State laws that created voter confusion and a flood of mail-in ballots in 2018 and 2019 elections were voided Friday by a state panel.
The New Jersey Council on Local Mandates ruled in favor of the New Jersey Association of Counties, which had sued the state, calling the laws unfunded mandates, said John G. Donnadio, executive director of the association. The new law created a spike in the number of mail-in ballots Atlantic County had to process this year. This year alone, about 20,000 mail-in ballots were sent to voters in Atlantic County, and 9,700 were returned and counted, said Board of Elections Chairwoman Lynn Caterson. The last time the Assembly was at the top of the ticket, in 2015, 4,532 mail-in ballots were cast in Atlantic County.
“In the absence of any funding of the mandate, we find and determine that the challenged laws constitute unfunded mandates,” wrote John A. Sweeney, council chairman, in his Nov. 15 order. “The Council holds that the challenged provisions of the law shall cease to be mandatory in their effect and shall forthwith expire.”
PLEASANTVILLE — After all the mail-in and provisional ballots were counted Wednesday, just 3…
The Council on Local Mandates “has the exclusive constitutional authority to rule that a State law, rule, or regulation imposes an unconstitutional ‘unfunded mandate’ on boards of education, counties, or municipalities,” according to its website.
Also Friday, Caterson said a judge has decided to accept about half of the 80 mail-in ballots the board could not make a decision on because some didn’t think signatures matched. They will be counted and added to the county totals, and the Nov. 5 election results should be certified Monday afternoon, she said.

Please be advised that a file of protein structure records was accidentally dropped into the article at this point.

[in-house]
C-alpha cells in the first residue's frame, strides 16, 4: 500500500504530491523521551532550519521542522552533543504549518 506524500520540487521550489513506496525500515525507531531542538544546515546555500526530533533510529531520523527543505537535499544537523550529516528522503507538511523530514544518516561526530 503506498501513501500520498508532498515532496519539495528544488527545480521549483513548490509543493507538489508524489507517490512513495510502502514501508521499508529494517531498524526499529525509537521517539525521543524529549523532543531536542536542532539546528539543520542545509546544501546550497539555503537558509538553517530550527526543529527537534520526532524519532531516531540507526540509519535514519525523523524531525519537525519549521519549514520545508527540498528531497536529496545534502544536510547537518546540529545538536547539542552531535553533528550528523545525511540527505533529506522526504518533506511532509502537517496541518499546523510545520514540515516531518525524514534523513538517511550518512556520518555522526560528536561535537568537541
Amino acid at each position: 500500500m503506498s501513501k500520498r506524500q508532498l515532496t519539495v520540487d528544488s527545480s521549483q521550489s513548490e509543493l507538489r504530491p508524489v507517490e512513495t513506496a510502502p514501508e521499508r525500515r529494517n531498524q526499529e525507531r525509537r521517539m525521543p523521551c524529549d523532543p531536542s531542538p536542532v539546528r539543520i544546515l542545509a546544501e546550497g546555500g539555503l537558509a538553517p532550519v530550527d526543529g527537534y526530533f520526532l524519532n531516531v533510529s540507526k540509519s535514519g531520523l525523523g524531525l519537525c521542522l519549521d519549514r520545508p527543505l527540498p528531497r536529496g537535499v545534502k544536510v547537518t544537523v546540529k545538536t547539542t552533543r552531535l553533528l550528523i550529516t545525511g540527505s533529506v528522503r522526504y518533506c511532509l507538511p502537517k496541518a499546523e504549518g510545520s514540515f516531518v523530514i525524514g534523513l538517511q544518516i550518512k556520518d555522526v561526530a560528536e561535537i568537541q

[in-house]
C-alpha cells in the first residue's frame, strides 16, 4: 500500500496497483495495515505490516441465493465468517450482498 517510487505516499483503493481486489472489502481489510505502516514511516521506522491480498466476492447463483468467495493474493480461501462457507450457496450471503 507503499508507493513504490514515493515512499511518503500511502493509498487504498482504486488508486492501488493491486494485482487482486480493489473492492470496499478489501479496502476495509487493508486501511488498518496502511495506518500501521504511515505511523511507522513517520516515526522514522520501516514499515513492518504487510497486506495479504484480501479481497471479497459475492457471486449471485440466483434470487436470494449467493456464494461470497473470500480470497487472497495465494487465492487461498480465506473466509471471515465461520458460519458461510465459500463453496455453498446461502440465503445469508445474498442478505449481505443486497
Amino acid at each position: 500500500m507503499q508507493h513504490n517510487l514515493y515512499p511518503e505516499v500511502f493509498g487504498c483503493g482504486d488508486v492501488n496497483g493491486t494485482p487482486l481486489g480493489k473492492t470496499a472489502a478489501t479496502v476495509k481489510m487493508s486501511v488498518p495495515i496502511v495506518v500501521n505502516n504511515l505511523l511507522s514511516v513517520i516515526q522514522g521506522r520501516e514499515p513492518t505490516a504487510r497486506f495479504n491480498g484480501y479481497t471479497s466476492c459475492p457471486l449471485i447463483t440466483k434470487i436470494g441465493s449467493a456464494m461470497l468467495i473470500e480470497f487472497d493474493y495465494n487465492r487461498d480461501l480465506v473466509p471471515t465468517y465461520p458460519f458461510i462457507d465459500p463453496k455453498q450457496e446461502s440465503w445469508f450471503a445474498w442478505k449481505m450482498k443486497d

Two years in a row, the state Legislature passed laws, and the governor signed them, right before election time expanding who would get mail-in ballots. In 2018, a new law required counties to send mail-in ballots to anyone who requested one in 2016. Then in August, the Legislature passed another law, requiring counties to automatically send mail-in ballots to anyone who requested one in 2017 or 2018.
The first law had no funding attached to it, and the second said the state would contribute $2 million to counties, but that money has not been made available, according to the Council on Local Mandates.
The Association of Counties has said $2 million was not enough to make up for the added personnel and printing and mailing costs involved for all 21 counties.
Donnadio, a lawyer who argued the case for the association, said now the Legislature must either allow the laws to die or write new ones and provide funding to the counties for their implementation.
“These vote-by-mail laws didn’t change one’s ability to vote by mail,” Donnadio said. People could already do that by simply calling and requesting a mail-in ballot.
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“The only thing they really did was cause confusion among voters, a tremendous amount of work for the county clerks, boards of elections and poll workers.”
Many people showed up to the polls to vote, only to be told they had received a mail-in ballot they didn’t request, and had to fill out a provisional ballot. Provisionals are only counted once it is verified the voter hadn’t returned a vote-by-mail ballot.
“Part of the problem is both laws were signed very close to the election,” Donnadio said. It didn’t give county clerks time to educate voters, and voters didn’t have time to opt out before mail-in ballots were sent to them.
“There was also a tremendous amount of waste with the number of ballots sent out vs. returned. It was mind-boggling.”
|Democrat||R. Bruce Land||23,098|
|Democrat||Matthew W. Milam||22,555|
|Republican||Philip J. Guenther||17,952|
|Republican||John W. Risley Jr.||17,906|
|Democrat||John J. Burzichelli||23,327||*|
|Tom Giangiulio Jr.||1,696|
|Democrat||Sarah J. Collins||16,246|
|Republican||Brian E. Rumpf||35,190||*|
|Republican||Dianne C. Gove||34,462||*|